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  • Writer's pictureAmy Minichiello

Curried Lamb Forequarter Chops, Potatoes, Rice Pilaf with Silverbeet. And Apple & Banana Shortcake.

The opening sentence in the hefty cookbook that is "The Australian cookbook" reads...The revolution in Australian cooking over the last few years has led to a new sophistication in the way we prepare and present food. More and more publications have a gourmet image which looks, and often is, very difficult to attain. Perhaps we have lost sight of the real values in food preparation and this is the reason for this book.

First published in 1986, a year after I was born, Anne Thorpe compiled hundreds of recipes supplied from experts in their chosen fields as well as other contributors who were involved in Australian food at the time. It is one of those books, just like the "vintage" editions of The Australian Women's Weekly, where at first the photos catch your eye...paper doilies, a garnish of parsley tucked into the side of a rice dish, a Hawaiian chicken salad served in a pineapple. Then there are titles for the recipes...Chicken licken rice, Jumbuck stew, Farmland treat, Chicken mountains and 14 pages full of rice desserts! Who new one could have so many variations! The peach ginger rice cream complete with whole peaches topped with extra whipped cream and perfectly placed toasted almond slivers looks...interesting.

However, it is amongst these pages where so many learnt how to prepare and present food and I have to be honest, it does bring a certain sense of nostalgia looking at (and smelling) the pages. I do not know who this book belonged to before it found itself on my bookshelf. Ben gave it to me for my Birthday a couple of years ago, he had found it in a second-hand bookshop and the lady behind the counter said he could have it for free...It was in perfect condition, not a splatter or an oil mark to be found. I am pleased to say that that has changed. A book has a life when it shows the marks of a cooks hand, be that a sauce-stained fingerprint or a scribbled note here and there and I have made sure that this book has been given that opportunity.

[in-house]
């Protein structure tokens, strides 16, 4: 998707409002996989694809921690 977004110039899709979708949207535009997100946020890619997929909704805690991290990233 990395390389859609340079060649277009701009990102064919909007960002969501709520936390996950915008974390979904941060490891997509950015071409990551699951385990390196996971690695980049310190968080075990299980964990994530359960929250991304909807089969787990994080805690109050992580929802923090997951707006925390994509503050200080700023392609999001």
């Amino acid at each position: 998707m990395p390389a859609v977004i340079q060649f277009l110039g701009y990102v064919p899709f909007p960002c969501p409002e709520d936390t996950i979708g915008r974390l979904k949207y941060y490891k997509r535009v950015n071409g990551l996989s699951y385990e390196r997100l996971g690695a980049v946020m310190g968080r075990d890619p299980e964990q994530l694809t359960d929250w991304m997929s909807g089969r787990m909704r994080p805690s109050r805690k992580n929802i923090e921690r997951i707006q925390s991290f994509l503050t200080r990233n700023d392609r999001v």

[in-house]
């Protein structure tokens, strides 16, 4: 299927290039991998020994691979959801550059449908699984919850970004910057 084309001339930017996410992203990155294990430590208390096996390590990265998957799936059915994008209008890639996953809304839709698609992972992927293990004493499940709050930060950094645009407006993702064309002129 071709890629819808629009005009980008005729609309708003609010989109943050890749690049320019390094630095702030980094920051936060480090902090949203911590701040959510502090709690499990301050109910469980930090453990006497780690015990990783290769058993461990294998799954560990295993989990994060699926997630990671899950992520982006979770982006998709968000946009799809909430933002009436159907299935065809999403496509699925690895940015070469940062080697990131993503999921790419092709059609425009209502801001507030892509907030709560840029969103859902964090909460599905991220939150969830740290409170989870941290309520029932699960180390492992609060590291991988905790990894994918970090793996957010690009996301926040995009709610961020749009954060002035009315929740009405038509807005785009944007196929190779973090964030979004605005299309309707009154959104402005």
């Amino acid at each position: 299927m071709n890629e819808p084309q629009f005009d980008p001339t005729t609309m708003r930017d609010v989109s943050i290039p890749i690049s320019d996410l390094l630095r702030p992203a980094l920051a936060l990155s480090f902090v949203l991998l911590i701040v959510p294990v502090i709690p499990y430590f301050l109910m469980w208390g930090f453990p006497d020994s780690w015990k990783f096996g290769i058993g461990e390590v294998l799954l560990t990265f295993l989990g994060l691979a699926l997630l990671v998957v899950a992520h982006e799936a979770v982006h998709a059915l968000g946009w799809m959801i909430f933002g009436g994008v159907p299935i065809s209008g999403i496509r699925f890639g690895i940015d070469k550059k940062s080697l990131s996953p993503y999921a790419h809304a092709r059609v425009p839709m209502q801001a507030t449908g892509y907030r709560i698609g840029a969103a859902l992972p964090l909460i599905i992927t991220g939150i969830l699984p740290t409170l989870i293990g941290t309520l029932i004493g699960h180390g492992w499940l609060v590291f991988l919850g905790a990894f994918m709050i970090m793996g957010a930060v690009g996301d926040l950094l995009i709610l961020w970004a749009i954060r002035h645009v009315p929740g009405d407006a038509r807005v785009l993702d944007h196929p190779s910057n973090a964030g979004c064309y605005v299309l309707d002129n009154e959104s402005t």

So it was with great gusto that I heaved it off my bookshelf, carried it outside with me into the spring sunshine, matcha in one hand, pen in the other as I set about plotting and planning for our Sunday lunch from the pages of this classic recipe laden book.

By the end of the day, in between the day-to-day chores and running around after Beau and Viviana, I had a was a combination of two recipes, chutneyed chops banana and farmhouse casserole which resulted in the curried forequarter chops with onions and potatoes. An abundance of silverbeet going to seed inspired the rice pilaf and it was a competition between the Blitz torte, lemon tart and the apple banana shortcake for dessert.

I heeded the advice at the start of the Dessert chapter...Dessert is the ultimate indulgence, usually eaten when satisfied. Whether it be a smooth chocolate mousse or a simple cheese and fruit platter, it always forms a mellow end to a fine meal. Never serve a rich dessert after a heavy main course and if serving a saucy dessert then it is best to avoid sauces in other courses. Three courses are very filling so sometimes it is best to serve what is, strictly speaking, a first course followed by a delectable dessert. This is becoming a new trend overseas. Whatever the choice, make the end of your meal memorable and leave your guest craving for another invitation.

Our tummies were full, we were indeed satisfied. And we enjoyed our delectable dessert of apple banana shortcake outside on the deck, in our camping chairs along with the dog and three chooks. There was a dollop of brown sugar whipped cream on each pretty china plate and not a crumb to be seen. I think these guests of mine are craving for another invitation...well, I do hope so, they make fine dining companions, even if it does get a little messy!

The following Sunday lunch menu will serve 4, or 2 hungry adults and 2 little ones with leftovers the following day.

Curried lamb forequarter chops with onions and potatoes

5 lamb forequarter chops

1/3 cup plain flour

a good knob of butter or two

2 brown onions, peeled and sliced

4 potatoes, peeled, rinsed and sliced

1 tablespoon curry powder

1/2 cup of water

2 tablespoons fruit chutney (I used fig chutney)